The website for Toronto's Fresh Home and Garden describes the store as "one of Canada's most significant outdoor furnishings retailers." Even if you find this boast hard to swallow, it's also hard not to be even slightly impressed by the place.
Housed in a hundred-year-old foundry building at 16 Eastern Avenue, Fresh Home and Garden (or just plain 'Fresh') has 10,000 square feet of show room, stocked with items ranging from glass wear, to lanterns, to ceramics, table umbrellas, and of course, all manner of deck and garden furniture.
Duncan Fanning, who co-owns the store along with Ian Beck, comes from a family involved in the patio-furniture business, and spent some time working for Sheridan Nurseries before opening his own establishment (formerly known as Up Country Garden) fifteen years ago.
"We like to think that we understand what our customers want."
Mr. Fanning told me.
"We're on the floor all the time, so we're speaking with them all day everyday, and you hear through them what their needs are, and then you go out and you find the product."
This quest to find just what their customers are hankering after has led Fanning and co. through Europe and Asia, until, as he said laughing,
"you begin to circle back. You try to find product that suits Canadians."
"Torontonians have very specific requirements, and they're not met always by an American maker, or specifically by European makers, so we have to, you know, use our lenses to be able to find a product that really speaks to them directly."
When I asked what it was, exactly, that spoke to Torontonians, Fanning gave me a list:
"Scale is always important. Design is always important. Quality is always important. Price is very important... We don't live in spaces that are as large as Americans, so American-designed furniture doesn't always work. And we're not always as far-reaching and avant-garde as Europeans are, so it's this balance of contemporary, you know, versus being ultra-modern."
This stylistically balanced merchandise is displayed in what the website calls "customer-friendly vignettes around narrative themes." In other words, while the place is big enough to give one a bit of a warehouse vibe at first, it's far more creative and inviting. Apparently, some employees are indeed specially trained in the art of display arrangement, but Fanning added that it's also a group effort.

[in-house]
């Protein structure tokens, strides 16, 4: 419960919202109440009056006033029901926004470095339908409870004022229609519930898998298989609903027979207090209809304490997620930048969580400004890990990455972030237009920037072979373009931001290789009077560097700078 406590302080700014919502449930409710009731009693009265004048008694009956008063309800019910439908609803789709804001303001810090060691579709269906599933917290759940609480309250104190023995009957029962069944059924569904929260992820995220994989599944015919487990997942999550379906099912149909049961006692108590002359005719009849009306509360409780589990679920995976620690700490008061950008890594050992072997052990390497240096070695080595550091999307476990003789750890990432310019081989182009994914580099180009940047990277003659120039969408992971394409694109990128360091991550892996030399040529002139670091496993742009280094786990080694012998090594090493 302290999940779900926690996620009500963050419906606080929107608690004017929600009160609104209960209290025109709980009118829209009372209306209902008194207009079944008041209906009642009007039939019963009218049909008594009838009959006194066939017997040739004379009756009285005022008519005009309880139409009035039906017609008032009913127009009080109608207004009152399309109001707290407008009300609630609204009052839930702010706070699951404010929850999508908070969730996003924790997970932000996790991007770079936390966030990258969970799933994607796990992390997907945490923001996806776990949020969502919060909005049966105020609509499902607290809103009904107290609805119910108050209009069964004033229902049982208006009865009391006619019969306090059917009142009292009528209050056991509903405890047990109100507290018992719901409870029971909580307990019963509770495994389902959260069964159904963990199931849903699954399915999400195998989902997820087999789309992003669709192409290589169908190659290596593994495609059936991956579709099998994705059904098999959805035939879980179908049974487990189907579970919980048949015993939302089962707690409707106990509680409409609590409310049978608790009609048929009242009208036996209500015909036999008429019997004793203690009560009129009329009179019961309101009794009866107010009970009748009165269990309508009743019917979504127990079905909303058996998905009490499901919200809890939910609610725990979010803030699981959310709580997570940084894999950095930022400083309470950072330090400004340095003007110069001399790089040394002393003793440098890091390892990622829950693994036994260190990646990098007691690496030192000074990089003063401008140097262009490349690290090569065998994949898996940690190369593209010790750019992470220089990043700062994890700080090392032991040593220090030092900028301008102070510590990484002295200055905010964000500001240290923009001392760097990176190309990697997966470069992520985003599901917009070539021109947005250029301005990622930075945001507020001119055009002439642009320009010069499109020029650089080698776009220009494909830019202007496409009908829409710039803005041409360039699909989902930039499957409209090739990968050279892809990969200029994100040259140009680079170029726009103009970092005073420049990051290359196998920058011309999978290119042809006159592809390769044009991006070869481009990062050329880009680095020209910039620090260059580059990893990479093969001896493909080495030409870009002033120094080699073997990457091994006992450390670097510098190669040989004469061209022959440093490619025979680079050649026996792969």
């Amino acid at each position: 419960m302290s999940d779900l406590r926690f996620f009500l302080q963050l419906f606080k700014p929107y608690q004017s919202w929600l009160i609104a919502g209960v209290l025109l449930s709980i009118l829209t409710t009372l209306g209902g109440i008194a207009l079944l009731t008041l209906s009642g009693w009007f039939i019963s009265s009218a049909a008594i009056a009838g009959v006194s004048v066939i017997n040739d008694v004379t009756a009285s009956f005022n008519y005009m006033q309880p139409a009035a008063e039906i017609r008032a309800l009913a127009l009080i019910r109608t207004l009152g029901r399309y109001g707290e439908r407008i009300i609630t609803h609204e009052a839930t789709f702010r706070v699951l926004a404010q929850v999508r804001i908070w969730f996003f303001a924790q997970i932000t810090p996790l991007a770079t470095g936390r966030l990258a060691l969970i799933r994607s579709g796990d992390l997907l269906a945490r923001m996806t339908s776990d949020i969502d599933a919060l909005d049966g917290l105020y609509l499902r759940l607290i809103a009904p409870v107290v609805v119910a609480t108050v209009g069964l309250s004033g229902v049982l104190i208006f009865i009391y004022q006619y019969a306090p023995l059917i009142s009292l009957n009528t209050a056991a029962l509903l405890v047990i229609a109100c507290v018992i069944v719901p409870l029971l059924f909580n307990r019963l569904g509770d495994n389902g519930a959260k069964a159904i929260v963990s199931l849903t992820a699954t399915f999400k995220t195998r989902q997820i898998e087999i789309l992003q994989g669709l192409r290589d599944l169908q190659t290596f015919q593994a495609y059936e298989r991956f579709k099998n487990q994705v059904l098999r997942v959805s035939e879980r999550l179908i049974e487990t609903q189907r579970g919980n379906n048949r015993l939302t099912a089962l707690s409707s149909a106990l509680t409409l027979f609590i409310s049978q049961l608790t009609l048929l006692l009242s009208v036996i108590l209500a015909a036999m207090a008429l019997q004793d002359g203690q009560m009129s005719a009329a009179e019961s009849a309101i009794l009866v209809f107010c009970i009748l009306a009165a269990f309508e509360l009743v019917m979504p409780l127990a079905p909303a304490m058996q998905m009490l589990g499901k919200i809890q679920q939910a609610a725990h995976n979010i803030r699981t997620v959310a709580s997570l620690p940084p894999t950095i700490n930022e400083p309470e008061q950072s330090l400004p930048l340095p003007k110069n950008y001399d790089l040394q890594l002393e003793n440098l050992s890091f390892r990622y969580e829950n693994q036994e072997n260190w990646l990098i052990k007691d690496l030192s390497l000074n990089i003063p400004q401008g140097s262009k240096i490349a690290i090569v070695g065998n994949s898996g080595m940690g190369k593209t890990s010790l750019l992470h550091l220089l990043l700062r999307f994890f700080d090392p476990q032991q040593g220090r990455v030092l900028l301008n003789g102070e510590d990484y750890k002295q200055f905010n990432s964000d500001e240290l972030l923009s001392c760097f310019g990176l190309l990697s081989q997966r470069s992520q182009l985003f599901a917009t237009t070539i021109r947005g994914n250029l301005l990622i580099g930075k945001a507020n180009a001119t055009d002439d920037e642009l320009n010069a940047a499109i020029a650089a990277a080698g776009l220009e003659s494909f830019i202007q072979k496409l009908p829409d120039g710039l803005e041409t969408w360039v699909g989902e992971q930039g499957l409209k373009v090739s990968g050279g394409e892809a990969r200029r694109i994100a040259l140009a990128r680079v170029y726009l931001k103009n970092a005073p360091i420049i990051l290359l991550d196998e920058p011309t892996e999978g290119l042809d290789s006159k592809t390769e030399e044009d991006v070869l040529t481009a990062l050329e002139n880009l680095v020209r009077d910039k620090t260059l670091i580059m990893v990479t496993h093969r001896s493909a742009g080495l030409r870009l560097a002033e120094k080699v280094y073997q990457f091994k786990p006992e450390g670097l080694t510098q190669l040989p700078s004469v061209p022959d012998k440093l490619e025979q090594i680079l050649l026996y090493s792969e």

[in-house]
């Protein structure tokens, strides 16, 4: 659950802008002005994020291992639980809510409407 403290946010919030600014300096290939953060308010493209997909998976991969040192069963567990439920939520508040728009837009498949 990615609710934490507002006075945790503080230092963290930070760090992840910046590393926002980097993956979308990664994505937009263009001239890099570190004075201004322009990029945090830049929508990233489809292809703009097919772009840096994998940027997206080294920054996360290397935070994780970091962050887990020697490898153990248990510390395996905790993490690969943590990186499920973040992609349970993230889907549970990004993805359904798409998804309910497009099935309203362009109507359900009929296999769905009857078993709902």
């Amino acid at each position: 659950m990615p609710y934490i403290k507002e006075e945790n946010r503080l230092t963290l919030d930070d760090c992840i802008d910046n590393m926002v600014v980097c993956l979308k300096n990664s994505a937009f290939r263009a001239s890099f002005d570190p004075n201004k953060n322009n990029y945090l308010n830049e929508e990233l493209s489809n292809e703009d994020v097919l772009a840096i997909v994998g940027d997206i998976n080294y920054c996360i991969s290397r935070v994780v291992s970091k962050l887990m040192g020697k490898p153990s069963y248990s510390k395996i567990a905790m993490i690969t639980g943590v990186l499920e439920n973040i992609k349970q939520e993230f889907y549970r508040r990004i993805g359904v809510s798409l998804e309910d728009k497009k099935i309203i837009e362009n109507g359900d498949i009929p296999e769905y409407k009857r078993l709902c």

"Everybody in the store works as a team, so we're always focused on our customers, we're focused on the product, and we consult with each other to see what's working best, how we can achieve a better aesthetic, what we need to do if a particular piece of furniture isn't, you know, working to the level that we need it to."
In response to all this work, and to the sheer volume of items on display, Fanning said that frequently, customers were "just overwhelmed by the selection, the size." Not so overwhelmed, however, that they don't come back.
"It's always a pleasure to work with clients and watch them evolve."
Fanning told me.
"We get to see them from their condo experiences, where they have a small balcony, to where they have their first, you know, dating experience, maybe, with us. Then they get married, and then have kids, and then get a cottage. So watching those experiences ... just watching the evolution of a family, and seeing them come back, and hearing the stories of how pleased they are with their purchases, or how much pleasure they bring them, that's always rewarding for us."
Of course, there's more to Fresh Home and Garden than its cheerful use of shock and awe. When I asked him what his store's strengths were, Fanning's response was twofold:
"Our strength would be our customer service... We try to work with everybody who comes through the door... so we don't present as an elitist place, nor do we ever want to be considered as such. And, you know, we try to keep it fun. Because if our clients aren't having fun, then they're missing the point of being here."